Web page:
9 Ovarian Cancer Myths You Need to Know | Homage

9 Ovarian Cancer Myths You Need to Know

Cervical cancer is the 2nd most frequent cancer among women in Malaysia but do you know it is highly preventable? Let us debunk some myths and facts surrounding this HPV-linked cancer.

by Katherine Khaw

Ovarian cancer is a cancer that occurs in the ovaries. Ovaries are a pair of organs belonging to the female body, producing eggs and hormones. It has been determined to be the 4th most common cancer among Malaysian women, with a rate of 7.6 in a 100,000 population. In this article, we will learn in greater detail what this disease is about, along with myths and facts surrounding it.

Ovarian Cancer Stigma

Cancers are often a hushed topic even though there is a need for awareness, due to its severity or implication in a person’s life. However, gynaecological cancers have a stigma in which people may falsely assume it to arise from sexual promiscuity. This can cause women to be less willing to check with the local doctor for potentially life-saving treatment.

As the symptoms of ovarian cancer may also look like changes due to a sexually transmitted disease or the age of menopause, this has contributed to the lack of knowledge about the disease.

Differences between Ovarian Cancer and Cervical Cancer

While both of these cancers affect the female reproductive system, the way it begins differs. Nonetheless, they may share similar symptoms at the beginning.

These are some of the differences present in the following cancers:

  • Location of the cancer’s beginning. For ovarian cancer, it begins in the ovaries or the fallopian tubes, which are located at the uterus’ sides. Meanwhile, cervical cancer begins in the cervix.
  • Risk factor and causes of cancer. While the cause for ovarian cancer has not been determined, cervical cancer is usually caused by human papillomavirus (HPV) infections.
  • Diagnosis method. Ovarian cancer does not have a particular screening method. Meanwhile, regular gynaecological exams such as pap smears and HPV tests can screen for cervical cancers. Meanwhile, both types of cancers would require biopsies for the diagnosis.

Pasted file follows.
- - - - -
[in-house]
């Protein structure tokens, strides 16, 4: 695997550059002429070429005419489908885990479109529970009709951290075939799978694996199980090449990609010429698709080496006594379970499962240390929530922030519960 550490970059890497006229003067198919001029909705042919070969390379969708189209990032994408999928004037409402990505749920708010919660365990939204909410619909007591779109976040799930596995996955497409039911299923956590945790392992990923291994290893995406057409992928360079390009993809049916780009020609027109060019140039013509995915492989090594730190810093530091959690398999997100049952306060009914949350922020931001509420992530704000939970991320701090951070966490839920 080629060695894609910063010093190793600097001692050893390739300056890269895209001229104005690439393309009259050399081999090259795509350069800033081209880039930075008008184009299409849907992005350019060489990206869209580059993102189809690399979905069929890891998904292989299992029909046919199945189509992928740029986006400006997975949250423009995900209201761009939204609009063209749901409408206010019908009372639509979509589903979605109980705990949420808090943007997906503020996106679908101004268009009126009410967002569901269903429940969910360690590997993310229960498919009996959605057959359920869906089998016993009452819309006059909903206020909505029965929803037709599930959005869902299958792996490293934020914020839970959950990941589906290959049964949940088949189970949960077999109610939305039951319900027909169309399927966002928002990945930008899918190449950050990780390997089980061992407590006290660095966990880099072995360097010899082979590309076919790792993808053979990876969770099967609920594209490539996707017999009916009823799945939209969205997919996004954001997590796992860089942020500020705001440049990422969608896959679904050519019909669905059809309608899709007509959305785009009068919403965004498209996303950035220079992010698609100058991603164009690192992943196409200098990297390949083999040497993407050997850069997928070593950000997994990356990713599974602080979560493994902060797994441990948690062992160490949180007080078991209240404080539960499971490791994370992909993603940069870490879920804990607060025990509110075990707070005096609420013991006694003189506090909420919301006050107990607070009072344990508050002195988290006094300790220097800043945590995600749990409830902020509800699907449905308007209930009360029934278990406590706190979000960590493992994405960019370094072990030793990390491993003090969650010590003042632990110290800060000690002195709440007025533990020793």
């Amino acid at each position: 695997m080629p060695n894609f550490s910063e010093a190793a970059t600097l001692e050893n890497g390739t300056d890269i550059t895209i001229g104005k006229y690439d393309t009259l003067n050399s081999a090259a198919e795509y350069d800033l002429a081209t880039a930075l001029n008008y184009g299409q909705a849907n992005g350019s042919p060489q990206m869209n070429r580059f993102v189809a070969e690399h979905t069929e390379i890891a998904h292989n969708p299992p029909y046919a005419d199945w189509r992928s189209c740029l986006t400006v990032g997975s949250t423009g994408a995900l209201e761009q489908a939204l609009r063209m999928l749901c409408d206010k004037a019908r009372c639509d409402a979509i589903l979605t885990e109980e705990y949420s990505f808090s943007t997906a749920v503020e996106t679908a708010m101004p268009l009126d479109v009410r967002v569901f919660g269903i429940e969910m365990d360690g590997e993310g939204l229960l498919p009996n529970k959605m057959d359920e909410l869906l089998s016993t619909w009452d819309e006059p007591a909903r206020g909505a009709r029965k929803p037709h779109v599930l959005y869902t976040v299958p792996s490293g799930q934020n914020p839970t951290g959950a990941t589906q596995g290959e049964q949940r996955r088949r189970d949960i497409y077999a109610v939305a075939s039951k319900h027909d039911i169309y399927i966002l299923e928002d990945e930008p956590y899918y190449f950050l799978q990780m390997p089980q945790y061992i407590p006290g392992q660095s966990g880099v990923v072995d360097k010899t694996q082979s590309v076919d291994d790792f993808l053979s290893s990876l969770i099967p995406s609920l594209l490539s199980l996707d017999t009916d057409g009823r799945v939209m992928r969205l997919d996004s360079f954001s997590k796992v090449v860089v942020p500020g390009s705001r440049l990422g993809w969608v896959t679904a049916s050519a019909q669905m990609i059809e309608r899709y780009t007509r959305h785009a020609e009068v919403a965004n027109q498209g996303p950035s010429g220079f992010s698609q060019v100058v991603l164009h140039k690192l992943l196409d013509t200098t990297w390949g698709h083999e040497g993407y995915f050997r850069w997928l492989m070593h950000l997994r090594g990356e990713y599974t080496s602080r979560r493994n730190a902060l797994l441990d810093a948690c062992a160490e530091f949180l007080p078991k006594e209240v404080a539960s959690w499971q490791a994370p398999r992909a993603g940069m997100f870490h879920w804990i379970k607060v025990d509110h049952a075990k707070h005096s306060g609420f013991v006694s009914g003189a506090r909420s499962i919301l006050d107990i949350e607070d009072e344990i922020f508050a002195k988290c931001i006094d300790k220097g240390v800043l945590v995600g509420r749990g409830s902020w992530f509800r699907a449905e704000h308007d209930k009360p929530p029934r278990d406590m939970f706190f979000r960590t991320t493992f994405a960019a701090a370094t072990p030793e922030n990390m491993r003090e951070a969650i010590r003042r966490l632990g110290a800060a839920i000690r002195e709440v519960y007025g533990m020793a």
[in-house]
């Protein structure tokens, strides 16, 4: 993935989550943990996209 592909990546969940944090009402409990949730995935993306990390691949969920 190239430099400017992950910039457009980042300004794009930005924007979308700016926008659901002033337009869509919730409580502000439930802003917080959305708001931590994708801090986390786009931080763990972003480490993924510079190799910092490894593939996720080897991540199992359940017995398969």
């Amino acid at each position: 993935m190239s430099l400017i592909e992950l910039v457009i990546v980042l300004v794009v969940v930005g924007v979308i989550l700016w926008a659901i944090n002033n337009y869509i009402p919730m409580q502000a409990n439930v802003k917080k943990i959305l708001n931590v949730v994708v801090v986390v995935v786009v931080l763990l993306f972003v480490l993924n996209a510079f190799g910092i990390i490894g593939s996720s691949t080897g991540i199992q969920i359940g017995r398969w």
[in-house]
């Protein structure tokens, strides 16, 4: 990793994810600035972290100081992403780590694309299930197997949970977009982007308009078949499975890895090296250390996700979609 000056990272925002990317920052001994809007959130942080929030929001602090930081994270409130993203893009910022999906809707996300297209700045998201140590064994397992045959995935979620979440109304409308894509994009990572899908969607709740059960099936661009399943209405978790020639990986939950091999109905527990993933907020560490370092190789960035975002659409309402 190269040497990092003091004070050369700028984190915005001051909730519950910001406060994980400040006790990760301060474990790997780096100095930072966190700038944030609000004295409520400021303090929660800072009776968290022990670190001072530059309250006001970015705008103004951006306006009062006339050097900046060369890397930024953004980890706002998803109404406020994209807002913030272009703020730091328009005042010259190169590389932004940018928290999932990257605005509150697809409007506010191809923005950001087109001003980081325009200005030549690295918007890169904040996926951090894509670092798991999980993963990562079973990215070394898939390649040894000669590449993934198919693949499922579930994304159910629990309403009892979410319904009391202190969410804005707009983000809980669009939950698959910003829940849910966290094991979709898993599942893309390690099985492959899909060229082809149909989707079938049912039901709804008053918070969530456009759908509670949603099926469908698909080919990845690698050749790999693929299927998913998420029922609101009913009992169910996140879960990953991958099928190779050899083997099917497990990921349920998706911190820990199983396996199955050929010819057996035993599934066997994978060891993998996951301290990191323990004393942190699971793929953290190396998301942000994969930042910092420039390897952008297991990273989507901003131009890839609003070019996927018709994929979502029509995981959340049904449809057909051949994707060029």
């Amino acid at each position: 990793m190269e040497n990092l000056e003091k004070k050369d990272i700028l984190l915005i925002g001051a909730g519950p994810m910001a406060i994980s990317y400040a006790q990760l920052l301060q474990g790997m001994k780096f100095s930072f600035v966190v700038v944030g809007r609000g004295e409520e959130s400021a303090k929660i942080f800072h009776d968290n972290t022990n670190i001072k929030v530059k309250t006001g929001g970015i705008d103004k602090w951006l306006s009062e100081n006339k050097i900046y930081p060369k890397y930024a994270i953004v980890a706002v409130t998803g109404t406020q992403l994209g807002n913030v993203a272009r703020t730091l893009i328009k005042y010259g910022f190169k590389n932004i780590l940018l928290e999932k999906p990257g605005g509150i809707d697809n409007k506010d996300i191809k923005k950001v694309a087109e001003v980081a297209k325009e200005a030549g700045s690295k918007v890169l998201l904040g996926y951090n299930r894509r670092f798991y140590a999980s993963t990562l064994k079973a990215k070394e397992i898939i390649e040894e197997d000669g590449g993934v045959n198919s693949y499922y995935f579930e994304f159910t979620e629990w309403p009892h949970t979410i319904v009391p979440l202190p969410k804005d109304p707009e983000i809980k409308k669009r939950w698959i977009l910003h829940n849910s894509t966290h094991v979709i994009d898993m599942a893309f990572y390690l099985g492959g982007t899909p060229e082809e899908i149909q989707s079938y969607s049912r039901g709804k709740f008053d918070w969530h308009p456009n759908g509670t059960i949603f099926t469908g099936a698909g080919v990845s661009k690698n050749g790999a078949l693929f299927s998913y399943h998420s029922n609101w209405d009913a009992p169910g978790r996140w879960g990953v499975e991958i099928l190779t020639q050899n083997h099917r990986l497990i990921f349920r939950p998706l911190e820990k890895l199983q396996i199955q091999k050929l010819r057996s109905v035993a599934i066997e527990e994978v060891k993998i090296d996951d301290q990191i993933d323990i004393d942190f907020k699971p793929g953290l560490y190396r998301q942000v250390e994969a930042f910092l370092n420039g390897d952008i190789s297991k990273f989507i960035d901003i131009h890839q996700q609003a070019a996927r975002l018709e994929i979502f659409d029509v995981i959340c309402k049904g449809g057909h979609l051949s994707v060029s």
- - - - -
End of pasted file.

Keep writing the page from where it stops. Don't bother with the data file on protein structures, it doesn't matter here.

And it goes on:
• Treatment and chances of recovery. Normally, surgery and chemotherapy are the methods for treatment. Cervical cancer can also be treated with radiation therapy. Cervical cancer is more preventable than ovarian cancer.

How Common is Ovarian Cancer in Malaysia?

This cancer, according to the National Cancer Registry, is a common one among women. It makes up about five percent of female cancer cases in Malaysia. These are the common type of ovarian cancer to occur in women:

  • Epithelial ovarian cancer. This type is present in most cases, accounting up to 90 percent. It begins in the cells covering the ovary and the abdominal cavity.
  • Germ cell ovarian cancer. Affecting women in their 20s and teenage girls, this cancer begins in the egg-producing cells in the ovaries.
  • Sex cord-stromal ovarian cancer. This cancer is often discovered in Stage 1. This occurs in the connective tissue of the ovaries, which produces the female sex hormones.

9 Ovarian Cancer Myths vs Facts

This article seeks to take a look at the common myths surrounding ovarian cancer. With this, may you be better informed regarding the illness.

Myth #1: The Symptoms Are Too Subtle

Fact: Not True

Although it has been shared that ovarian cancer does not have a particular screening method, this does not mean that you cannot catch the symptoms. These are some of the changes to note, if they persist for two weeks or come on suddenly: feeling bloated, an unusual cramp, more frequent constipation, more frequent heartburn, pain during sex, or aches in the back and abdomen. It is important to keep watch on what happens during the menstruation cycle, even if it is irregular or bleeding between periods.

Myth #2: Ovarian Cysts Are A Type Of Cancer

Fact: Not True

Generally, most women who ovulate form cysts in their ovaries. These are often benign and will go away without requiring any treatment. When ovarian cancer occurs, it is usually on the outside surface cells of the ovaries. Sometimes it also forms in the cells that make the eggs. Nonetheless, if you are feeling abnormal and a cyst is found, there will be a discussion on its malignancy if it is relevant.

Myth #3: A Person Without A Family HIstory of Ovarian Cancer Is Clear

Fact: Not True